For many years now since former President Bush’s last few days in office, the United States of America has been actively participating and sending aid into Darfur to help with its recovery. The war in the Darfur region of Sudan started in February 2003 between the Sudanese government and the Sudan Liberation Movement/Army (SLM/A), as well as with the Justice and Equality Movement (JEM) group. The war lasted a little more than seven years and took hundreds of thousands of Darfurian lives. Millions of people have been left homeless because of the conflict, and the United Nations have named Darfur to be one of the world’s worst ongoing humanitarian crises.
The United States is one of the countries who offered help to recover Darfur. The U.S. government has tried to help by sending troops and airlift vehicles to Darfur, and driven campaigns to intervene and stop the genocide in Western Sudan’s Darfur region. The Darfur Peace Agreement was finally signed in 2011 but the Darfurian Referandum was scheduled to be held on July 2012.
The United States, along with other international partners, have been working to achieve peace and prevent the war in Sudan. Current President Obama was personally present and involved in the United Nations General Assembly in 2010 for the referendum. The U.S. national security team has also made efforts to travel and engage with Sudanese leaders. Only recently, on January 2012, the U.S. Senior Advisor has again met with the Darfur rebels to discuss peace along with the government. He participated in the second meeting of the Doha Document of Peace in Darfur (DDPD) and has also met with the leaders of Sudan Liberation Movement (SLM) and Justice and Equality (JEM).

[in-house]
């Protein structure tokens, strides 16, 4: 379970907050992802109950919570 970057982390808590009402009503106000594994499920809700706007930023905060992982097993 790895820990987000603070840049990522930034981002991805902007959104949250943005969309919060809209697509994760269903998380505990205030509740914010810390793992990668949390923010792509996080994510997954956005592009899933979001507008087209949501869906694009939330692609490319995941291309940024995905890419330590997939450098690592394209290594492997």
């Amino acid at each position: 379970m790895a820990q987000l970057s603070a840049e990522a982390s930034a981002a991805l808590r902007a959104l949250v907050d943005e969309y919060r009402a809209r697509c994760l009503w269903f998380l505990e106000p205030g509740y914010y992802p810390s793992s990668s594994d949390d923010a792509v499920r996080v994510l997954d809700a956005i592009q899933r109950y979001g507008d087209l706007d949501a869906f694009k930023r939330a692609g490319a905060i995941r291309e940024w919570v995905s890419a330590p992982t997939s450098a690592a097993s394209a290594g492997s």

There has been a roadmap developed by the Obama Administration for the Sudan government to move towards the stabilizing of its relationship with the United States. The Obama Administration has offered economic support to the government of Khartoum, with the condition that it should always follow and respect the rules of the Comprehensive Peace Agreement. It should also help end the violence and war in Darfur. When Sudan began following the referendum in January, the United States started the long process of removing Sudan from the list of State Sponsors of Terrorism.
As long as Sudan honors and follows through with the referendum, the United States has agreed to help Sudan recover by exchanging ambassadors, allowing investments, and helping expand the opportunities for US-based international companies to do business in Sudan. These exchanges could prove to be helpful for the recovery and progress of South Sudan and Darfar, although it may be a long process ahead still. Also, the war in this region isn’t completely gone, which mean countries like the United States will need to continue their efforts in securing peace in Sudan.